How does asthma affect your airways?
Do you or your child have asthma? Find out what is asthma and what causes it. Discover the signs and symptoms of asthma and when to seek treatment.
Asthma is a lung disorder which makes it very much difficult for a person to breathe. Many people have asthma; in the USA it’s estimated that 8% of adults and 7% of children suffer from the condition.
There’s no simple explanation for what causes asthma. Nobody knows why some people suffer from asthma, and others not. Air pollution certainly affects our respiratory health, resulting a number of different systems and organs. But not everyone who lives in a polluted urban environment will get asthma.
Doctors around the world think that asthma is a mixture of environmental factors and genes. So if a parent or close relative has asthma, there is a chance that a child will have it. (it’s believed to be around half due to genetic susceptibility and roughly half due to environmental factors.) Discover cutting-edge therapies by enrolling in clinical trials.
People with a BMI of 30 or higher have a much greater risk of having asthma than those with a lower BMI. The good news is that asthma is not contagious, so you can’t ‘catch it’ from someone close to you.
Signs and symptoms of asthma
A person with asthma attack can have symptoms such as:
- Wheezing (this can sound like whistling when breathing)
- A tight chest (it can feel like you have a band tightening around it)
- Trouble sleeping due to breathing problems
Some asthma patients do not experience any symptoms of asthma for many years. But others may have asthma attacks on a daily basis. Some people only experience asthma after doing exercise or if they catch a cough or cold.
The effects of asthma in your airways
Sometimes doctor call asthma a chronic respiratory disease. The three major signs of asthma are:
- A blockage in the airways – When a person breathes, the muscles of the lungs around the airways become relaxed and the air can move freely through them. But if you suffer from asthma then the muscles of the airways tighten up and it becomes very difficult for you to breathe freely.
- Inflammation – Asthma can cause swollen red bronchial tubes in your lungs. This can cause severe damage to the lungs.
- Irritability – People who suffer from asthma always can have sensitive airways and this causes them to have trouble in breathing after they are in contact with triggers.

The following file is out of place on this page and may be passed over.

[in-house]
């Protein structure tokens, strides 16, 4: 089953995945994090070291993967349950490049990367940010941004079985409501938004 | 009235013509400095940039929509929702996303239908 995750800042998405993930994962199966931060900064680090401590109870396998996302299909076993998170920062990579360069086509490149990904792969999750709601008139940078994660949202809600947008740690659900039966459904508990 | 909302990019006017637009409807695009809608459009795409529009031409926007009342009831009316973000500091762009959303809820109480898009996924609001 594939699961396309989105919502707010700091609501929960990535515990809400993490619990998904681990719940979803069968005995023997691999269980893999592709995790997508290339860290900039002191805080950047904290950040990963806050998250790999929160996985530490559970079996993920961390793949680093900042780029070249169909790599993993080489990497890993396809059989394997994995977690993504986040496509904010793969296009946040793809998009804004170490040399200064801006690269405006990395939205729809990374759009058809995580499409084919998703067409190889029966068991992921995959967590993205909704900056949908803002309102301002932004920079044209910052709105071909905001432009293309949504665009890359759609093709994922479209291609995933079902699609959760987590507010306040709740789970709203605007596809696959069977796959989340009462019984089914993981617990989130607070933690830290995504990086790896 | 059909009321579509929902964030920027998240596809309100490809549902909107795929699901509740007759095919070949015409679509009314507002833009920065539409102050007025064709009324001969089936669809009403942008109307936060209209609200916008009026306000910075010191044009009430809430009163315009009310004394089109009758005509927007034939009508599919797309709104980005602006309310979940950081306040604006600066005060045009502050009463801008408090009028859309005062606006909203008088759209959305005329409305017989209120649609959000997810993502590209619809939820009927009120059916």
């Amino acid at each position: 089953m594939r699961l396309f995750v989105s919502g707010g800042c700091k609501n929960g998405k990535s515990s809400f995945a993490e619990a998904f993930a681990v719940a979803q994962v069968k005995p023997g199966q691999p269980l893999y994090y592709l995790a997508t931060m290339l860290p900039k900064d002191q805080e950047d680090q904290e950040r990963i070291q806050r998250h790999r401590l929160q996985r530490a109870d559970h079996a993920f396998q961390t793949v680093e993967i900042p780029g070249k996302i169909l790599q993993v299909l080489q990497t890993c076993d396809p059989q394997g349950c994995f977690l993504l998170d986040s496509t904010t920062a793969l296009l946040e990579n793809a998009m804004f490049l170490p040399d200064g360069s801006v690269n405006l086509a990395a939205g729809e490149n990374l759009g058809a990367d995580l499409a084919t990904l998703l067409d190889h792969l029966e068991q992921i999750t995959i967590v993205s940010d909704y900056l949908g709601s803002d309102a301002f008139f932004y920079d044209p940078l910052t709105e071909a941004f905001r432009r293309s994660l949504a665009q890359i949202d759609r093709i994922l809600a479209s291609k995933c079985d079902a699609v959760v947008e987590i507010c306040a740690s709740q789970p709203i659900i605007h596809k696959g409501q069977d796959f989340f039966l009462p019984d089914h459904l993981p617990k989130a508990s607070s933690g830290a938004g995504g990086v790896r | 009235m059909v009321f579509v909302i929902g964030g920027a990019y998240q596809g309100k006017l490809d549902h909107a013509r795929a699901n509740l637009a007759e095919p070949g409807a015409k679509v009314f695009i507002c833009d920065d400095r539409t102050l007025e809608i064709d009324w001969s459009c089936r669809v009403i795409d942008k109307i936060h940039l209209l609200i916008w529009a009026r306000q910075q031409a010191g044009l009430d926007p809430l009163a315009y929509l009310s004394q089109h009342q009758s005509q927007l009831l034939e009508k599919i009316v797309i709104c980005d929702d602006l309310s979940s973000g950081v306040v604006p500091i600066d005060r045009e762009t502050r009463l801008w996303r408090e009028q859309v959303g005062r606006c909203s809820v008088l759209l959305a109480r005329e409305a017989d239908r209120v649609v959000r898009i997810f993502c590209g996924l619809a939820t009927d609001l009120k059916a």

Mild asthma attacks are common. When it happens, the asthma attack causes the muscles around your airways to tighten up. Some other symptoms of an asthma attack are:
- Rapid breathing.
- Non stop coughing.
- Chest pain.
- Difficulty talking.
- Pale, sweaty face.
- Tightened chest muscles.
- A severe type of wheezing while breathing in and out.
About an asthma attack
During an asthma attack, symptoms needs to be treated quickly before the condition gets worse. If someone doesn’t get proper treatment, they can become unable to speak, and you may notice they have bluish lips. This change of colour of lips is known as cyanosis.
During an asthma attack your airways start to tighten up, the linings of your airways begin swelling up and the cells in the lining of your airways make a thicker mucus than normal. This production of mucus in the airways causes a severe response, such as as difficulty in breathing, coughing and wheezing.
When to see a doctor about your asthma
If you are worried you or your child have asthma it’s important to see a doctor for diagnosis and treatment. You should also go if the condition or health of an asthma patient gets worse, with serious symptoms like:
- Very fast breathing.
- Pale or blue face and lips.
- Difficulty in breathing, talking and walking.
- Other symptoms which don’t improve after taking the prescribed asthma medication.
Classification of asthma
Asthma is known as a long term disorder which effects the lungs of the people with the condition. If someone is having an asthma attack then they should follow the instructions of the “Red Zone”.
It is considered to be mild asthma if a person is suffering with mild symptoms less than twice a week, with mild asthma attacks. Mild, persistent asthma’s symptoms can occur from three to six times in a week. Asthma attacks can sometimes effect your daily life activities.
People suffering from a more severe, persistent asthma with symptoms both day and night should seek advice for their doctors and undertake some daily activities under control.
A person who is suffering from asthma will find that their airways can react to the environment around them. These are known as ‘asthma triggers’. Some common asthma triggers include:
- Viral infections like flu, cough and cold.
- Irritants like strong odors from perfumes or disinfectants.
- Air pollution.
- Tobacco Smoking.
- Medicine such as aspirin also triggers asthma.
A diagnosis of asthma is usually made by a pulmonologist or by a specialist in allergy and immunology. Some first aids you can use for asthma patients to keep asthma attacks under control are:
- Stay away from asthma triggers.
- Regular exercise.
- Staying at a healthy weight.
- Use your inhaler and consume your asthma medications every day.
Asthma attacks can start at any age. In children, symptoms of asthma can vary from day to day, and include coughing, shallow breathing, weakness and tight neck and chest muscles. An asthma attack causes the airways to become narrow and it becomes very much difficult for a person to breathe.